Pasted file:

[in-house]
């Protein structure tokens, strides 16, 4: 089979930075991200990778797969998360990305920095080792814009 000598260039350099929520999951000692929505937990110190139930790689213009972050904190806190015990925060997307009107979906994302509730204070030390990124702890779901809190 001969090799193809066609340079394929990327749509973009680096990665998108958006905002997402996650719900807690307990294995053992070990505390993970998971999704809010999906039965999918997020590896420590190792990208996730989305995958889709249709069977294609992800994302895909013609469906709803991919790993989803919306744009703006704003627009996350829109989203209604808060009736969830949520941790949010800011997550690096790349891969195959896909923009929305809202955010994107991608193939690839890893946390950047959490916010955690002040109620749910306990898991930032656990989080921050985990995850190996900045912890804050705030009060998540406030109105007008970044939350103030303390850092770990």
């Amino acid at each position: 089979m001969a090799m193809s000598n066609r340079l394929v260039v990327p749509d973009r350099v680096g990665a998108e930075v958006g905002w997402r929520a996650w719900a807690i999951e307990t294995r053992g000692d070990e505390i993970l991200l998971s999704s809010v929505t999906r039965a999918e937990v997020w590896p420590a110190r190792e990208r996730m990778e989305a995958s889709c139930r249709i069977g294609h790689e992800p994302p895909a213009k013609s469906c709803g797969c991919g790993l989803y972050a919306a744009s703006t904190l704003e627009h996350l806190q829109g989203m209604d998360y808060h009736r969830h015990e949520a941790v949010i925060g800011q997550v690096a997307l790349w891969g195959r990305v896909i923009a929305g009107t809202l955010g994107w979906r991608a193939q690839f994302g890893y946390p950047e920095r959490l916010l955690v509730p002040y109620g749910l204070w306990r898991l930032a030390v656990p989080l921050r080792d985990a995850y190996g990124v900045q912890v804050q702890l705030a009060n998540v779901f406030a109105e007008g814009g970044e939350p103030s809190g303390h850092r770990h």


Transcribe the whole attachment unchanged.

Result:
[in-house]
């Protein structure tokens, strides 16, 4: 089979930075991200990778797969998360990305920095080792814009 000598260039350099929520999951000692929505937990110190139930790689213009972050904190806190015990925060997307009107979906994302509730204070030390990124702890779901809190 001969090799193809066609340079394929990327749509973009680096990665998108958006905002997402996650719900807690307990294995053992070990505390993970998971999704809010999906039965999918997020590896420590190792990208996730989305995958889709249709069977294609992800994302895909013609469906709803991919790993989803919306744009703006704003627009996350829109989203209604808060009736969830949520941790949010800011997550690096790349891969195959896909923009929305809202955010994107991608193939690839890893946390950047959490916010955690002040109620749910306990898991930032656990989080921050985990995850190996900045912890804050705030009060998540406030109105007008970044939350103030303390850092770990």
């Amino acid at each position: 089979m001969a090799m193809s000598n066609r340079l394929v260039v990327p749509d973009r350099v680096g990665a998108e930075v958006g905002w997402r929520a996650w719900a807690i999951e307990t294995r053992g000692d070990e505390i993970l991200l998971s999704s809010v929505t999906r039965a999918e937990v997020w590896p420590a110190r190792e990208r996730m990778e989305a995958s889709c139930r249709i069977g294609h790689e992800p994302p895909a213009k013609s469906c709803g797969c991919g790993l989803y972050a919306a744009s703006t904190l704003e627009h996350l806190q829109g989203m209604d998360y808060h009736r969830h015990e949520a941790v949010i925060g800011q997550v690096a997307l790349w891969g195959r990305v896909i923009a929305g009107t809202l955010g994107w979906r991608a193939q690839f994302g890893y946390p950047e920095r959490l916010l955690v509730p002040y109620g749910l204070w306990r898991l930032a030390v656990p989080l921050r080792d985990a995850y190996g990124v900045q912890v804050q702890l705030a009060n998540v779901f406030a109105e007008g814009g970044e939350p103030s809190g303390h850092r770990h």